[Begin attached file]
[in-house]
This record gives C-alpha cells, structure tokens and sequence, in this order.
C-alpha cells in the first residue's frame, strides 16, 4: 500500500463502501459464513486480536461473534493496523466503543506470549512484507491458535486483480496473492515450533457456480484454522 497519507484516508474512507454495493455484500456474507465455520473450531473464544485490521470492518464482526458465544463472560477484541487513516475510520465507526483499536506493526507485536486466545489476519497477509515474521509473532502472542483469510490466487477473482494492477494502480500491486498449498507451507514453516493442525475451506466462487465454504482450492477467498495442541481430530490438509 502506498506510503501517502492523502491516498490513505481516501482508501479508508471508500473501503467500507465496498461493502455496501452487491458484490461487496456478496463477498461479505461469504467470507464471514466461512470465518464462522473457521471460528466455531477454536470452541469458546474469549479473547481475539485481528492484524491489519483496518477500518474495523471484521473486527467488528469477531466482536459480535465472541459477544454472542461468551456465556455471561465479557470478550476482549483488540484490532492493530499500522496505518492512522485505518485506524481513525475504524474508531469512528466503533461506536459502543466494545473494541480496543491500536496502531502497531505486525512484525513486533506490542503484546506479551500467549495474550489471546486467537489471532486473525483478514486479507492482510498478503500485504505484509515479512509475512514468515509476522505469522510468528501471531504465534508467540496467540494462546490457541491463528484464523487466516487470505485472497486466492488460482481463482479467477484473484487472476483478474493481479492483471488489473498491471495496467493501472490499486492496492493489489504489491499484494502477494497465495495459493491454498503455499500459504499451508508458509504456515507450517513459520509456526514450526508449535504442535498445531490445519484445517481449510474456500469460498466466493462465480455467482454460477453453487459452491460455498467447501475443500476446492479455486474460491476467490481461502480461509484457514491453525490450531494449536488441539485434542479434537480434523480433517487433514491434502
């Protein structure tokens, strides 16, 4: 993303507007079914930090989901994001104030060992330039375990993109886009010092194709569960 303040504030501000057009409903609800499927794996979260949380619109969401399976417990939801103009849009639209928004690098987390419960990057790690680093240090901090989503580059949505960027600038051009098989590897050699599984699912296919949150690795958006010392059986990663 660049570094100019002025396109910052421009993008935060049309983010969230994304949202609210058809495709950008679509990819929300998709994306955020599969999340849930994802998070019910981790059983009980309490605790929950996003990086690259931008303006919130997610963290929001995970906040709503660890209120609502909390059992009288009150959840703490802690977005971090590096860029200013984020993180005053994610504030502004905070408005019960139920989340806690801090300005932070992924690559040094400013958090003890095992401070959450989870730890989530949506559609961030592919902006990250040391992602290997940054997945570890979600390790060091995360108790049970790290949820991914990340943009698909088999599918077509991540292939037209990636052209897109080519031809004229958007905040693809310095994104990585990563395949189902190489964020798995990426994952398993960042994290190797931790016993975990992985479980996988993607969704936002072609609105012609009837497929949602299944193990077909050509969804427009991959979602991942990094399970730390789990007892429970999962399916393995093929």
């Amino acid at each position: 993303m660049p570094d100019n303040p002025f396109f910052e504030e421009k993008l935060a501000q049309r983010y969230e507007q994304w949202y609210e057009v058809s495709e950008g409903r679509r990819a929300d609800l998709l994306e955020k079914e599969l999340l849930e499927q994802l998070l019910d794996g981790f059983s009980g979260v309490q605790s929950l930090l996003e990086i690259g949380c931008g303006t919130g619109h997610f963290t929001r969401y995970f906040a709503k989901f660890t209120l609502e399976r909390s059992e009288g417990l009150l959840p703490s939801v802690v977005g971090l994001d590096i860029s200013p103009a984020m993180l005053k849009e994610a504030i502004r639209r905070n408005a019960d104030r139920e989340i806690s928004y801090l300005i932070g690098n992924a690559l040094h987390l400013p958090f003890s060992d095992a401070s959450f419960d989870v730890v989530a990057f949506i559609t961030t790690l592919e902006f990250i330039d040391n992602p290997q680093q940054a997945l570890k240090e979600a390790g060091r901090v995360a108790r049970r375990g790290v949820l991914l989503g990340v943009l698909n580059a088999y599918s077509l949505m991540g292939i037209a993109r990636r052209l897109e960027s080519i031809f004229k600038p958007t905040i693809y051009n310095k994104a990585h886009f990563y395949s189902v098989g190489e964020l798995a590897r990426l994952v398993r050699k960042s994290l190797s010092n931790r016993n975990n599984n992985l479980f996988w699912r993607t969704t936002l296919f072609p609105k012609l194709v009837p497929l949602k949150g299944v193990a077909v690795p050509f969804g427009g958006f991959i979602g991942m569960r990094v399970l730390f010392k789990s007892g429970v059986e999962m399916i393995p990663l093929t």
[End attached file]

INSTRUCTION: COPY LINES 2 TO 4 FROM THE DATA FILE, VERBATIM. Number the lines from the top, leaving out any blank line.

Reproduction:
This record gives C-alpha cells, structure tokens and sequence, in this order.
C-alpha cells in the first residue's frame, strides 16, 4: 500500500463502501459464513486480536461473534493496523466503543506470549512484507491458535486483480496473492515450533457456480484454522 497519507484516508474512507454495493455484500456474507465455520473450531473464544485490521470492518464482526458465544463472560477484541487513516475510520465507526483499536506493526507485536486466545489476519497477509515474521509473532502472542483469510490466487477473482494492477494502480500491486498449498507451507514453516493442525475451506466462487465454504482450492477467498495442541481430530490438509 502506498506510503501517502492523502491516498490513505481516501482508501479508508471508500473501503467500507465496498461493502455496501452487491458484490461487496456478496463477498461479505461469504467470507464471514466461512470465518464462522473457521471460528466455531477454536470452541469458546474469549479473547481475539485481528492484524491489519483496518477500518474495523471484521473486527467488528469477531466482536459480535465472541459477544454472542461468551456465556455471561465479557470478550476482549483488540484490532492493530499500522496505518492512522485505518485506524481513525475504524474508531469512528466503533461506536459502543466494545473494541480496543491500536496502531502497531505486525512484525513486533506490542503484546506479551500467549495474550489471546486467537489471532486473525483478514486479507492482510498478503500485504505484509515479512509475512514468515509476522505469522510468528501471531504465534508467540496467540494462546490457541491463528484464523487466516487470505485472497486466492488460482481463482479467477484473484487472476483478474493481479492483471488489473498491471495496467493501472490499486492496492493489489504489491499484494502477494497465495495459493491454498503455499500459504499451508508458509504456515507450517513459520509456526514450526508449535504442535498445531490445519484445517481449510474456500469460498466466493462465480455467482454460477453453487459452491460455498467447501475443500476446492479455486474460491476467490481461502480461509484457514491453525490450531494449536488441539485434542479434537480434523480433517487433514491434502
């Protein structure tokens, strides 16, 4: 993303507007079914930090989901994001104030060992330039375990993109886009010092194709569960 303040504030501000057009409903609800499927794996979260949380619109969401399976417990939801103009849009639209928004690098987390419960990057790690680093240090901090989503580059949505960027600038051009098989590897050699599984699912296919949150690795958006010392059986990663 660049570094100019002025396109910052421009993008935060049309983010969230994304949202609210058809495709950008679509990819929300998709994306955020599969999340849930994802998070019910981790059983009980309490605790929950996003990086690259931008303006919130997610963290929001995970906040709503660890209120609502909390059992009288009150959840703490802690977005971090590096860029200013984020993180005053994610504030502004905070408005019960139920989340806690801090300005932070992924690559040094400013958090003890095992401070959450989870730890989530949506559609961030592919902006990250040391992602290997940054997945570890979600390790060091995360108790049970790290949820991914990340943009698909088999599918077509991540292939037209990636052209897109080519031809004229958007905040693809310095994104990585990563395949189902190489964020798995990426994952398993960042994290190797931790016993975990992985479980996988993607969704936002072609609105012609009837497929949602299944193990077909050509969804427009991959979602991942990094399970730390789990007892429970999962399916393995093929």